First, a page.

“That is not going to happen,” insisted Diamond.

Diamond hits out at Premiership ‘super clubs’ for hiving off talent

Steve Diamond says the English game will be damaged if youngsters continue to be “trapped in the bowels of a super club” and starved of Premiership appearances.

Diamond confirmed on Thursday that both Guy Pepper and Louie Johnson will be leaving Newcastle at the end of the season. Pepper, the 20-year-old flanker who started for England A last month against Portugal and was called into Steve Borthwick’s squad for the final Six Nations game in Lyon, has been heavily linked with Bath.

Johnson, also 20, is thought to be joining the fly-half stocks at Saracens in the wake of Owen Farrell’s exit. There, he will join another Falcons leaver in Phil Brantingham, the 22-year-old loosehead prop.

Diamond, who was appointed by Newcastle in January as a consultant director of rugby to succeed Alex Codling, suggested that pay was not a factor in those respective moves. He insisted that Brantingham, Johnson and Pepper “certainly won’t” get as much game-time at their new clubs and warned them to “be careful they are not just another name on the roster”.

“We will be owed some compensation and it’s a loss but there’s no point crying over spilt milk,” Diamond said. “You would imagine they want to win things and that is what the super clubs would have said to them. Saracens have a track record of winning things… Bath haven’t.”

Diamond reiterated that he will cut Falcons squad size down to around 34 next season, mirroring the strategy that served him well at Sale Sharks, after first revealing that in an interview to Telegraph Sport. He also repeated his vow that Newcastle, who have lost all 12 Premiership fixtures so far this season and will resume their campaign at Sandy Park against Exeter Chiefs on Saturday, will not end the domestic campaign without a victory.

Having also held a consultancy role with the Rugby Football Union in continuing discussions over the second tier of the league pyramid, Diamond remains passionate about playing opportunities for young players.

“The basis of running a club on a sustainable budget is making sure your academy produces,” he added. “We’re losing three good players who have come through the academy. My advice to those players was not to go, even if they were only going to sign for one or two years here, because they’d get more out of playing for me, playing week-in, week-out, than they will do trapped in the bowels of the super clubs.

“The irony of it is that by natural wastage, the league has gone down three teams to 10. That’s what everybody wanted. Everybody said: ‘Hey, now we’ve got a really great model and a de-conflicted season.’ Yet every club is trying to play bloody friendlies. I don’t get it. Why are we doing that? Oh, right, because we owe season-ticket money back to people. I’m reasonably hardcore about it. We have to put in place at Newcastle certain barriers to release, i.e. when a player can leave and when he can’t.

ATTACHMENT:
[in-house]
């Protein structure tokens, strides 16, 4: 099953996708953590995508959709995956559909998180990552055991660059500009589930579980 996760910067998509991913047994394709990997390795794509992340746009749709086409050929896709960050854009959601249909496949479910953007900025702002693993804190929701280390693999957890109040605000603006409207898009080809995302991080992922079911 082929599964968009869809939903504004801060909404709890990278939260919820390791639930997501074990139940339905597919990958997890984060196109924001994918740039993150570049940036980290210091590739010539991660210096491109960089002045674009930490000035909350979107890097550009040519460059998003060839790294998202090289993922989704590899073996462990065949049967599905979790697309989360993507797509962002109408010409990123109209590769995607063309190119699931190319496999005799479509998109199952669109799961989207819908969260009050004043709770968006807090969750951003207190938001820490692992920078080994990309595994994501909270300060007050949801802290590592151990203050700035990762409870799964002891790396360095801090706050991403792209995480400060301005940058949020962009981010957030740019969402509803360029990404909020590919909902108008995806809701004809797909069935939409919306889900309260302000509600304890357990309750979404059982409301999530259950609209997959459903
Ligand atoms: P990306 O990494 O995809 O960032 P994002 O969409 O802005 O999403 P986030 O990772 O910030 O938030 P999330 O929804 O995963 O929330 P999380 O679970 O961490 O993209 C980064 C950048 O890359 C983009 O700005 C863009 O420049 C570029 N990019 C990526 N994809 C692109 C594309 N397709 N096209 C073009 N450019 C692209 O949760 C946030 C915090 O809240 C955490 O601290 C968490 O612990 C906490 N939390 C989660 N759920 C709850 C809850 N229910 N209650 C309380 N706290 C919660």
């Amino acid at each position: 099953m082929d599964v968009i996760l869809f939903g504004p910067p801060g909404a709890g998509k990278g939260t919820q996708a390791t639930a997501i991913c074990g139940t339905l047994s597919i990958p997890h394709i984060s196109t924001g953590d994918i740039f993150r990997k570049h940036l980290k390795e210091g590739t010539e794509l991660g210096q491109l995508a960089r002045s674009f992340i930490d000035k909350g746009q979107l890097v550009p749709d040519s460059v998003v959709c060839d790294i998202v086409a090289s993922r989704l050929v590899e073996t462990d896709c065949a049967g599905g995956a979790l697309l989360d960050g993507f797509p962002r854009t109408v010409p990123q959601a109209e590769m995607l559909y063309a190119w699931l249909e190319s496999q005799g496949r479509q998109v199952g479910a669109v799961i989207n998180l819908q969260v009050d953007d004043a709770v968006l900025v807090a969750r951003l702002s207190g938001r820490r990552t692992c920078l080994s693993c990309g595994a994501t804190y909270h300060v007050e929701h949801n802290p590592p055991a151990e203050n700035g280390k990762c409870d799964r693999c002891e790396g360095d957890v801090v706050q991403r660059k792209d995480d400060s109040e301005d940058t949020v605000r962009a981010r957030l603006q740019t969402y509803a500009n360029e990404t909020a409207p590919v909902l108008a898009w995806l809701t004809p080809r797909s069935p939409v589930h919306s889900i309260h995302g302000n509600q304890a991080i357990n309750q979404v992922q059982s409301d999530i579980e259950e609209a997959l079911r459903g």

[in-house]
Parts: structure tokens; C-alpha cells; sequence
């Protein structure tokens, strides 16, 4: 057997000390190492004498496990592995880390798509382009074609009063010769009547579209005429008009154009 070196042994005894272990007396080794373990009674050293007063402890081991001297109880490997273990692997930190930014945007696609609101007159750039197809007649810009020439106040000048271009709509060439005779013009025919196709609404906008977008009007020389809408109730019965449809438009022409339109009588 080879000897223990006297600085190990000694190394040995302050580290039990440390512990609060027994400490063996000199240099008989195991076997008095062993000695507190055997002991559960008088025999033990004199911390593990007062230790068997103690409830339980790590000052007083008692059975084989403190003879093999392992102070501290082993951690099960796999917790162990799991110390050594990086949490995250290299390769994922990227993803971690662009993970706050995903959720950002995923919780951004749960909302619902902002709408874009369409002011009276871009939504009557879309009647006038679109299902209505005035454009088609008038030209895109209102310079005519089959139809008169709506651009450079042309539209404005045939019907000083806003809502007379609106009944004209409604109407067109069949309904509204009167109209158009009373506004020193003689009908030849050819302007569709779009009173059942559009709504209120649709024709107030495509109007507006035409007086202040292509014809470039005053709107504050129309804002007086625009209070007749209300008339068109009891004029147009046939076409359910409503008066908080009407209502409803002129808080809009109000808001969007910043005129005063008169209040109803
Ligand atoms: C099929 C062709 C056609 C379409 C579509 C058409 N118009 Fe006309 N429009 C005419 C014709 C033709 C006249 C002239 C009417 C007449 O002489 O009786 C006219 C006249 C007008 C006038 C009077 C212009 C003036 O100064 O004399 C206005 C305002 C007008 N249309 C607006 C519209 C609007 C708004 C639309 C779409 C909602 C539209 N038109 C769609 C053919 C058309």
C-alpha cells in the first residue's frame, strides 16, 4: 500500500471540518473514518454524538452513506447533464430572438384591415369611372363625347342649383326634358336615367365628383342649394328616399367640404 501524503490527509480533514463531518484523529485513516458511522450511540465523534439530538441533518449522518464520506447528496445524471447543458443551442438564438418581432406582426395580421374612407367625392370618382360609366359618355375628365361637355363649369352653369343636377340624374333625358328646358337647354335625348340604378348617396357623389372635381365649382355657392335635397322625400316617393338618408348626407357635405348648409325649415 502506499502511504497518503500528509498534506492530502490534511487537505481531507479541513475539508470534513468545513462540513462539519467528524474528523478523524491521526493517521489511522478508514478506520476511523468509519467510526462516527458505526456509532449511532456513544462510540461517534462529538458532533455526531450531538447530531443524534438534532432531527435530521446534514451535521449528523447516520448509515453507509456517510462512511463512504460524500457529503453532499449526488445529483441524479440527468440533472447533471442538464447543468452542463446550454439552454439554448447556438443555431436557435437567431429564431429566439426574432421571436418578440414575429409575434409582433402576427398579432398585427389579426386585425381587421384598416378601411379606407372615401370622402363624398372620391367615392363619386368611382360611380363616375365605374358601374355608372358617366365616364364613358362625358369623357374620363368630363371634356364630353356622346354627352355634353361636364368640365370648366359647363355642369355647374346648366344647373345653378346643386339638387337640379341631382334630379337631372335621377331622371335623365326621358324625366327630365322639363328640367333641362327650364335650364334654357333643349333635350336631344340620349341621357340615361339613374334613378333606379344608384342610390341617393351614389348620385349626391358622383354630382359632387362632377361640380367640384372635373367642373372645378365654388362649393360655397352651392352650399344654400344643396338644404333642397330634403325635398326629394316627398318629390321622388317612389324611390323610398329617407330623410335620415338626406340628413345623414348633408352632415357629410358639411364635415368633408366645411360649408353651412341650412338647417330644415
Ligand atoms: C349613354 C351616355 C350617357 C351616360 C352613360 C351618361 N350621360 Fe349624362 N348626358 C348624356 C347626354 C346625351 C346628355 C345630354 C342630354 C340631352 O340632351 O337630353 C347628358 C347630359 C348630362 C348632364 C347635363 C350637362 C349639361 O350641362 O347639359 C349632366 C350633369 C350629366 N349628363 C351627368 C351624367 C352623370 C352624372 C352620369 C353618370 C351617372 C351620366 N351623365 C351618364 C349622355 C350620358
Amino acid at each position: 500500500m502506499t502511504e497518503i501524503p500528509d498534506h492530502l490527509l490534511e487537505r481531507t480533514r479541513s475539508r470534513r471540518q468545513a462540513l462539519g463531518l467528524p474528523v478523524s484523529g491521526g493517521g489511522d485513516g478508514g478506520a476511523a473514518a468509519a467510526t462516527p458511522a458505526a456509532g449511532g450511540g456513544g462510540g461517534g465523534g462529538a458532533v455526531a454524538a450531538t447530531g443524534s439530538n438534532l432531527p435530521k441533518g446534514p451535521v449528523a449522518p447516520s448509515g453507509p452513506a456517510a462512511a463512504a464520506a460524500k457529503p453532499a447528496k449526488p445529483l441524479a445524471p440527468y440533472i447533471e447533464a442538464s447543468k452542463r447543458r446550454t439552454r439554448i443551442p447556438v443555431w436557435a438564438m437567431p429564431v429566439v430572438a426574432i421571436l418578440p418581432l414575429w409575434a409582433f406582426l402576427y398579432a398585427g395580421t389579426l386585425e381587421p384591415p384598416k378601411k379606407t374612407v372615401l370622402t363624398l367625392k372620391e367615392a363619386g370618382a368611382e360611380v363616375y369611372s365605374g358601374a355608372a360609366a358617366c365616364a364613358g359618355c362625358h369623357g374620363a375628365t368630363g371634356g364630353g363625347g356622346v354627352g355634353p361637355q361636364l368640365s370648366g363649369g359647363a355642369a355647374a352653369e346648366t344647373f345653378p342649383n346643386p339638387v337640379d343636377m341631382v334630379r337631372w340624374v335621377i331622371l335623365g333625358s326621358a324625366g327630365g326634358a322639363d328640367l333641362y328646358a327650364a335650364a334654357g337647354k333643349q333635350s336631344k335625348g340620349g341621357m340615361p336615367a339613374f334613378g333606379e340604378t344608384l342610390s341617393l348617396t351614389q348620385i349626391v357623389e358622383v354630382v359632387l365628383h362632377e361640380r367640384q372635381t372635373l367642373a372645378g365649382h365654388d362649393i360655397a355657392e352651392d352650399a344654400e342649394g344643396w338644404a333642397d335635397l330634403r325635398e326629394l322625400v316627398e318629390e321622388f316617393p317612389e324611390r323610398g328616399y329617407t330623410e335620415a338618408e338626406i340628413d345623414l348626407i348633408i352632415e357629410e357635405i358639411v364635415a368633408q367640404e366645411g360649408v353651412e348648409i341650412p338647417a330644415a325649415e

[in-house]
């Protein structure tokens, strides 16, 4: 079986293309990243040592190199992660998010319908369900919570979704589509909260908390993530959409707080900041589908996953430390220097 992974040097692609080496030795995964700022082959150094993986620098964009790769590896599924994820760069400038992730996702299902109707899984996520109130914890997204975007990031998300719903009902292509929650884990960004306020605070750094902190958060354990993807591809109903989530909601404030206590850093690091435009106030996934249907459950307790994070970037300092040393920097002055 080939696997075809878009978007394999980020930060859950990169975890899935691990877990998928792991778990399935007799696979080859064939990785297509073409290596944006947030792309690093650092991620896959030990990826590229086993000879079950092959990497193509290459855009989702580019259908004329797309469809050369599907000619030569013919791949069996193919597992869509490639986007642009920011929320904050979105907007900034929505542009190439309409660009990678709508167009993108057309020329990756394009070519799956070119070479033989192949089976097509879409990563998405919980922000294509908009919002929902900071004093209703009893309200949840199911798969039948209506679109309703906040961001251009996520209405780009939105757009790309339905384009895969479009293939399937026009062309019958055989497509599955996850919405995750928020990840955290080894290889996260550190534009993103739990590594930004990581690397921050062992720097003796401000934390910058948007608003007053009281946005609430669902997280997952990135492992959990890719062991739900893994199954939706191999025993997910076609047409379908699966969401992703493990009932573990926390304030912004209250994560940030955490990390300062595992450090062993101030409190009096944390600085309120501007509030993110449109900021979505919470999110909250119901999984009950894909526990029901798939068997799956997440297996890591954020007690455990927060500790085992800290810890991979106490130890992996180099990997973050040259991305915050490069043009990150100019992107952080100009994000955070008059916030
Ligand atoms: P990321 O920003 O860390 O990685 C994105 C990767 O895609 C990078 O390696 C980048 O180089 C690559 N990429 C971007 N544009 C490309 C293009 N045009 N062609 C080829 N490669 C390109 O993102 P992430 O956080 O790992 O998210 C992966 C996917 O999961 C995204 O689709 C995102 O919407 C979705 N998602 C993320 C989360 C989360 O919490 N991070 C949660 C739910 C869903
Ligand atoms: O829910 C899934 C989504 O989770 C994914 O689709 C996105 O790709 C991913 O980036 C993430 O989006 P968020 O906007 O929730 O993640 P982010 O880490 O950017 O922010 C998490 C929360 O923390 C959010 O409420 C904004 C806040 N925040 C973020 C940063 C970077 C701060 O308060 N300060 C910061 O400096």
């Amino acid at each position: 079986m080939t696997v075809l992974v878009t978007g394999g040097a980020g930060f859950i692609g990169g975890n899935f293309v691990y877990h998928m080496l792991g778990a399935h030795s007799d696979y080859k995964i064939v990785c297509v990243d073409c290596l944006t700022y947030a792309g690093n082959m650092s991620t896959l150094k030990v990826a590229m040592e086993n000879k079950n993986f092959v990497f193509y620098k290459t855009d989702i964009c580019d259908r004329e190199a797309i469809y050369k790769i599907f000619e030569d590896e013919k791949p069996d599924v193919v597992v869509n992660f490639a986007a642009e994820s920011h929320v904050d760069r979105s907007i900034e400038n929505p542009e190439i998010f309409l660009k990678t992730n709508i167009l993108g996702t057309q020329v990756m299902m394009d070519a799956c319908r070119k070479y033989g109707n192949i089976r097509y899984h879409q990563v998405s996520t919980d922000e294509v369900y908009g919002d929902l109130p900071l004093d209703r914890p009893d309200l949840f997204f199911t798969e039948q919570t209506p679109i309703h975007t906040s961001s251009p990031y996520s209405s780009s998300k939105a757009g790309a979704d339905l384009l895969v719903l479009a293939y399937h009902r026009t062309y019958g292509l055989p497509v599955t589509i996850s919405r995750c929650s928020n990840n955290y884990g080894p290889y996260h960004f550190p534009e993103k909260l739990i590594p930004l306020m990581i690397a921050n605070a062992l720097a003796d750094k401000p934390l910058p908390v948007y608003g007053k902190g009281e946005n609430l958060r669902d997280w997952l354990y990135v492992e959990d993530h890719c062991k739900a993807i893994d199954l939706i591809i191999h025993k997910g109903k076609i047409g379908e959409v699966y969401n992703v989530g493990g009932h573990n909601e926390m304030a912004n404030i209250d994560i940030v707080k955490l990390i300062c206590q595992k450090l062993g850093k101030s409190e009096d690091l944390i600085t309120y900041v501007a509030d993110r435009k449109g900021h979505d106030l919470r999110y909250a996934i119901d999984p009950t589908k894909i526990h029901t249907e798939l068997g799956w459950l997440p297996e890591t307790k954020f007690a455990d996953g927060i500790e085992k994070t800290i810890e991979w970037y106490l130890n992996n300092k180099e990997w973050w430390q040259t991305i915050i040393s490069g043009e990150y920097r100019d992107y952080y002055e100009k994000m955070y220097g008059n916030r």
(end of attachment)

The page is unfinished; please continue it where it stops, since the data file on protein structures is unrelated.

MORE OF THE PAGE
“That’s done by contracting. Those [contracts] aren’t in place [now], for whatever reason, and there’s been a turnover of coaches – Alex Codling, Dave Walder, Dean Richards. I don’t dive into the archive, I know how to run it. I know that with 34 players, or 36 players with 12 kids, you’ve got to be a good coach. The other coaches, with 60 or 70 players, why do they need to play a kid? They don’t need to. The average lifespan in the league, apart from myself Dean Richards, Rob Baxter and Mark McCall, who’ve done 10 years, is  probably two and a half or three years. They [the others] don’t give a s--- about playing kids.

“It becomes a necessity for clubs like Newcastle that those kids play. And it also becomes a necessity for bringing English coaches through because if you’re coaching with 30 or 40 players, as opposed to 60, you’ve got to fit these kids in at the right time and do all your work in training so that these kids are matured right physically, they have the skills and the knowledge and belief to come into the team. If they’re out on loan to National One clubs they get a bit of game-time, but it won’t be good enough for them, or good for English rugby.”

While Diamond believes that most Premiership clubs value their production lines, he believes that others are causing harm with their approaches to recruitment.

“I think a lot of clubs are in a similar thought process to me, but there will always be one or two that buck the trend,” Diamond said. “Rugby is such a unique team sport that you can level it up. You don’t need to have superstars all the time. Home-grown players, like Sale, Saracens and Harlequins have got, are great. But if you’re another club who hand-picks from other academies… that’s why you see no success.”

Broaden your horizons with award-winning British journalism. Try The Telegraph free for 3 months with unlimited access to our award-winning website, exclusive app, money-saving offers and more.